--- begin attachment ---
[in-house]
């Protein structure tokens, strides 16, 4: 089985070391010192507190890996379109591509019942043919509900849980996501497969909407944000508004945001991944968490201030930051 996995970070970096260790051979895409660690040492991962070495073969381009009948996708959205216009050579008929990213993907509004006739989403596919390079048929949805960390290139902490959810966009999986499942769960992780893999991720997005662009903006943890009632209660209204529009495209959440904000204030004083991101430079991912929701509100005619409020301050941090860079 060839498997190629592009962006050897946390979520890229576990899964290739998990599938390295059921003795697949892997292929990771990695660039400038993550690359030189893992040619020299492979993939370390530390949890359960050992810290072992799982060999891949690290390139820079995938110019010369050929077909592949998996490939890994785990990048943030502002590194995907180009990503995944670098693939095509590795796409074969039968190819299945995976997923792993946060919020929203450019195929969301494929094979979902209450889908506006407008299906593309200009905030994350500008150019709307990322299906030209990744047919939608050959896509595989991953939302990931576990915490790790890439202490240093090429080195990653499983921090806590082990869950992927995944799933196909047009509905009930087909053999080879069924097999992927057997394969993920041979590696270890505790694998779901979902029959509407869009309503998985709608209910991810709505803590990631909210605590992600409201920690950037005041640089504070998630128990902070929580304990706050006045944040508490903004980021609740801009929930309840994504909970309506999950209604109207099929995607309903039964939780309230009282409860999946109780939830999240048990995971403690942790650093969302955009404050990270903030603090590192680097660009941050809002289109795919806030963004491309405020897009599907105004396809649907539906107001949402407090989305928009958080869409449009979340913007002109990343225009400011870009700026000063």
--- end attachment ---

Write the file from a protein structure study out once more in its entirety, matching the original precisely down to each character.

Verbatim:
[in-house]
């Protein structure tokens, strides 16, 4: 089985070391010192507190890996379109591509019942043919509900849980996501497969909407944000508004945001991944968490201030930051 996995970070970096260790051979895409660690040492991962070495073969381009009948996708959205216009050579008929990213993907509004006739989403596919390079048929949805960390290139902490959810966009999986499942769960992780893999991720997005662009903006943890009632209660209204529009495209959440904000204030004083991101430079991912929701509100005619409020301050941090860079 060839498997190629592009962006050897946390979520890229576990899964290739998990599938390295059921003795697949892997292929990771990695660039400038993550690359030189893992040619020299492979993939370390530390949890359960050992810290072992799982060999891949690290390139820079995938110019010369050929077909592949998996490939890994785990990048943030502002590194995907180009990503995944670098693939095509590795796409074969039968190819299945995976997923792993946060919020929203450019195929969301494929094979979902209450889908506006407008299906593309200009905030994350500008150019709307990322299906030209990744047919939608050959896509595989991953939302990931576990915490790790890439202490240093090429080195990653499983921090806590082990869950992927995944799933196909047009509905009930087909053999080879069924097999992927057997394969993920041979590696270890505790694998779901979902029959509407869009309503998985709608209910991810709505803590990631909210605590992600409201920690950037005041640089504070998630128990902070929580304990706050006045944040508490903004980021609740801009929930309840994504909970309506999950209604109207099929995607309903039964939780309230009282409860999946109780939830999240048990995971403690942790650093969302955009404050990270903030603090590192680097660009941050809002289109795919806030963004491309405020897009599907105004396809649907539906107001949402407090989305928009958080869409449009979340913007002109990343225009400011870009700026000063």